The Economist magazine (“Pyramid power“) has an interesting article on how to get reading glasses to poor individuals in third world countries. Below are two excerpts:
Government health clinics are understandably preoccupied with life-threatening maladies and urban optical shops typically shun simple reading glasses in favour of costly, high-margin prescription glasses. But this neglect takes a dramatic toll even on illiterates: farmers can no longer identify pests and choose the proper pesticides, craftsmen cannot manage fine handiwork, seamstresses cannot sew. As their sight fades, so does their income.
Unsurprisingly, The Economist looks to a market-based solution to the problem: “micro-franchising.”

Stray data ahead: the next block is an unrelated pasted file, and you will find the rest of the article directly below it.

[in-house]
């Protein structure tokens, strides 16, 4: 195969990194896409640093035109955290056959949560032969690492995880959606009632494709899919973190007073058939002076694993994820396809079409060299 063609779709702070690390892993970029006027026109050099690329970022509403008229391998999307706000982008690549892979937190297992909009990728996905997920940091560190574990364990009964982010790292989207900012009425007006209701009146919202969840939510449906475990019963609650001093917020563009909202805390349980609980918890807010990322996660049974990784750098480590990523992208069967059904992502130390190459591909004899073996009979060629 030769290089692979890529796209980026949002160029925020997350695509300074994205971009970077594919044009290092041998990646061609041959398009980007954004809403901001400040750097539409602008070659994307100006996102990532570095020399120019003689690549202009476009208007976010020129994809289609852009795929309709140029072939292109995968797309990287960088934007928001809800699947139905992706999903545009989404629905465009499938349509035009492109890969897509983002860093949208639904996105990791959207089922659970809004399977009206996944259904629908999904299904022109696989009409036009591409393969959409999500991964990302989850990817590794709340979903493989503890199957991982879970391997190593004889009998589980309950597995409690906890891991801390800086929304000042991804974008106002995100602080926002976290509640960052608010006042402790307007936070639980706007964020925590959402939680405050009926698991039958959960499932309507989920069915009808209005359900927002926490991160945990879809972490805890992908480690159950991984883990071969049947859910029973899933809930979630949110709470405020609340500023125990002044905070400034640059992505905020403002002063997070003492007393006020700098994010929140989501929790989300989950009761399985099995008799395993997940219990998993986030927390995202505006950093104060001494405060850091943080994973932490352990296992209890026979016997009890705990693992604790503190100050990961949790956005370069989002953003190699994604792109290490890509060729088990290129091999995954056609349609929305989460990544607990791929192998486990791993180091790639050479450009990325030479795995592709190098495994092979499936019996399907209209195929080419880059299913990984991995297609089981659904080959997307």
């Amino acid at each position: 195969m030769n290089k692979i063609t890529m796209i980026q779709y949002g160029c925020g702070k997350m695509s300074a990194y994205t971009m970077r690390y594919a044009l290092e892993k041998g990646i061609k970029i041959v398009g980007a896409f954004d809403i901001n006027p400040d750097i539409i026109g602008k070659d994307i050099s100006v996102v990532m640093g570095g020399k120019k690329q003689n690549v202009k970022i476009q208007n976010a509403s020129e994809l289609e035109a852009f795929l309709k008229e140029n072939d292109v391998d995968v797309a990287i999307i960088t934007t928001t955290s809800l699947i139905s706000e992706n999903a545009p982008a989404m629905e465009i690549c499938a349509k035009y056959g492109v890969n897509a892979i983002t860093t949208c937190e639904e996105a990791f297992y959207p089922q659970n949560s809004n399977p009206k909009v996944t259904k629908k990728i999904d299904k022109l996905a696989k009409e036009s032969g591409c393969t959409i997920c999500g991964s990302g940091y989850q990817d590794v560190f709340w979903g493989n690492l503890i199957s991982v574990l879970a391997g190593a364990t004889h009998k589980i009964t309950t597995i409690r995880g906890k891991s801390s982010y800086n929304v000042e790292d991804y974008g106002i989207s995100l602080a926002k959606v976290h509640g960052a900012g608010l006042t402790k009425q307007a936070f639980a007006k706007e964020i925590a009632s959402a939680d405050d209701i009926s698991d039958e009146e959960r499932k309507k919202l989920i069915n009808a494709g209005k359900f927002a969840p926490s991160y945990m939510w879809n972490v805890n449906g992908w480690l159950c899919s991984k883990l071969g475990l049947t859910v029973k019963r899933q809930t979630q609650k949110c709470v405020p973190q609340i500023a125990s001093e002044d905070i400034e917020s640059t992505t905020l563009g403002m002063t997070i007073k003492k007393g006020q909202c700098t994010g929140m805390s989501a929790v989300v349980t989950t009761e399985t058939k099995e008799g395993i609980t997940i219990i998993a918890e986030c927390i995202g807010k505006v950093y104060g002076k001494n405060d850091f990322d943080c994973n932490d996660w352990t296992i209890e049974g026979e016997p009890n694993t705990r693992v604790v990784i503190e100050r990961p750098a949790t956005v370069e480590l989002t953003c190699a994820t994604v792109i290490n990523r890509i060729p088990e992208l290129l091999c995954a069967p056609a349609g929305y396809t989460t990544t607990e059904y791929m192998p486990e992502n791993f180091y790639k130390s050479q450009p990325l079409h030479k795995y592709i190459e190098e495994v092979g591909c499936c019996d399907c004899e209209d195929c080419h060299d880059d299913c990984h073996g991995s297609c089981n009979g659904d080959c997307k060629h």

âWe deliver a âbusiness-in-a-boxâ to local entrepreneurs, train them and enable them to make money helping people see better,â? [Dr. Kassalow] says. Each pair of glasses that Scojo provides to these entrepreneurs costs the firm about $1 to make and deliver. The franchisee pays it $2 or so and sells for about $3. Because every step of the value chain is profitable, the business model is sustainable. Profits are reinvested to expand the scheme. Scojo has sold 50,000 pairs of glasses so far and is aiming for 1m pairs by 2010 and 10m by 2016.
Micro-franchising may be successful when there are supply chain issues or individuals in third world countries are ignorant of new technologies available to them. These issues often occur in the health care industry. In other sectors, however, which need to be more responsive to local consumer demand, centralized micro-franchising may not be as successful.